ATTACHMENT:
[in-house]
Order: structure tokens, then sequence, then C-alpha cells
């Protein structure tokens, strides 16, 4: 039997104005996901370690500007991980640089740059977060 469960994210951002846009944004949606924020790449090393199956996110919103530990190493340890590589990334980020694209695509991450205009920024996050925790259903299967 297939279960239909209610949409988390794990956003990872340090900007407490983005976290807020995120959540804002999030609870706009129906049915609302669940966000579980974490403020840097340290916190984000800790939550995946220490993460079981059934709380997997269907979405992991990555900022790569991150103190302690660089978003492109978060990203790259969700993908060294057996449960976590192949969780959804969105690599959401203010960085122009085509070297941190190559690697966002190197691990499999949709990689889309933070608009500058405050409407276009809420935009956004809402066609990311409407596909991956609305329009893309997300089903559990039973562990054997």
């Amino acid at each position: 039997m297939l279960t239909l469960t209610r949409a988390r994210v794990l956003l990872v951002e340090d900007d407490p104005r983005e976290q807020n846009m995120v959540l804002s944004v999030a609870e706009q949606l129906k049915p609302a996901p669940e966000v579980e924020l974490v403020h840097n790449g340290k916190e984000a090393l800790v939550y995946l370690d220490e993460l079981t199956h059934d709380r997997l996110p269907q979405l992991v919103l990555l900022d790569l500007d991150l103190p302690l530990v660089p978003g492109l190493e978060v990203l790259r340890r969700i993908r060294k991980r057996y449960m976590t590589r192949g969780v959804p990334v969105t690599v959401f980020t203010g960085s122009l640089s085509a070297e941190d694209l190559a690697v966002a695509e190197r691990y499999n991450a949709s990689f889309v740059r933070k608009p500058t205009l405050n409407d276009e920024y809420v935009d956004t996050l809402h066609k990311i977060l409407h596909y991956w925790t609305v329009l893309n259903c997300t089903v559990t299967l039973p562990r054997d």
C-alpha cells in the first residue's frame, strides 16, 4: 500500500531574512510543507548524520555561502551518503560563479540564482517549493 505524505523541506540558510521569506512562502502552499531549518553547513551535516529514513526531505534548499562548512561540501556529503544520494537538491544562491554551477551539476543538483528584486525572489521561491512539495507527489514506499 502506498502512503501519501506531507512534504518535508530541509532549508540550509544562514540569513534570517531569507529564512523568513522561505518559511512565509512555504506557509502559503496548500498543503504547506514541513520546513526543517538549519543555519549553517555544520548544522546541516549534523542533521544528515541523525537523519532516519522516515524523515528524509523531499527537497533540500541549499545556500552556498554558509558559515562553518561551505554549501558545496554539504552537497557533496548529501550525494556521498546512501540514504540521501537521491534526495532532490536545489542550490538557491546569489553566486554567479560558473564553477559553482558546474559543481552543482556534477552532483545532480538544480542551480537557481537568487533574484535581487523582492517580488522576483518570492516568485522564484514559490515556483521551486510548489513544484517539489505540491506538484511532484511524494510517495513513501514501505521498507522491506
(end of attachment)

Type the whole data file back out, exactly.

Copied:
[in-house]
Order: structure tokens, then sequence, then C-alpha cells
């Protein structure tokens, strides 16, 4: 039997104005996901370690500007991980640089740059977060 469960994210951002846009944004949606924020790449090393199956996110919103530990190493340890590589990334980020694209695509991450205009920024996050925790259903299967 297939279960239909209610949409988390794990956003990872340090900007407490983005976290807020995120959540804002999030609870706009129906049915609302669940966000579980974490403020840097340290916190984000800790939550995946220490993460079981059934709380997997269907979405992991990555900022790569991150103190302690660089978003492109978060990203790259969700993908060294057996449960976590192949969780959804969105690599959401203010960085122009085509070297941190190559690697966002190197691990499999949709990689889309933070608009500058405050409407276009809420935009956004809402066609990311409407596909991956609305329009893309997300089903559990039973562990054997």
């Amino acid at each position: 039997m297939l279960t239909l469960t209610r949409a988390r994210v794990l956003l990872v951002e340090d900007d407490p104005r983005e976290q807020n846009m995120v959540l804002s944004v999030a609870e706009q949606l129906k049915p609302a996901p669940e966000v579980e924020l974490v403020h840097n790449g340290k916190e984000a090393l800790v939550y995946l370690d220490e993460l079981t199956h059934d709380r997997l996110p269907q979405l992991v919103l990555l900022d790569l500007d991150l103190p302690l530990v660089p978003g492109l190493e978060v990203l790259r340890r969700i993908r060294k991980r057996y449960m976590t590589r192949g969780v959804p990334v969105t690599v959401f980020t203010g960085s122009l640089s085509a070297e941190d694209l190559a690697v966002a695509e190197r691990y499999n991450a949709s990689f889309v740059r933070k608009p500058t205009l405050n409407d276009e920024y809420v935009d956004t996050l809402h066609k990311i977060l409407h596909y991956w925790t609305v329009l893309n259903c997300t089903v559990t299967l039973p562990r054997d």
C-alpha cells in the first residue's frame, strides 16, 4: 500500500531574512510543507548524520555561502551518503560563479540564482517549493 505524505523541506540558510521569506512562502502552499531549518553547513551535516529514513526531505534548499562548512561540501556529503544520494537538491544562491554551477551539476543538483528584486525572489521561491512539495507527489514506499 502506498502512503501519501506531507512534504518535508530541509532549508540550509544562514540569513534570517531569507529564512523568513522561505518559511512565509512555504506557509502559503496548500498543503504547506514541513520546513526543517538549519543555519549553517555544520548544522546541516549534523542533521544528515541523525537523519532516519522516515524523515528524509523531499527537497533540500541549499545556500552556498554558509558559515562553518561551505554549501558545496554539504552537497557533496548529501550525494556521498546512501540514504540521501537521491534526495532532490536545489542550490538557491546569489553566486554567479560558473564553477559553482558546474559543481552543482556534477552532483545532480538544480542551480537557481537568487533574484535581487523582492517580488522576483518570492516568485522564484514559490515556483521551486510548489513544484517539489505540491506538484511532484511524494510517495513513501514501505521498507522491506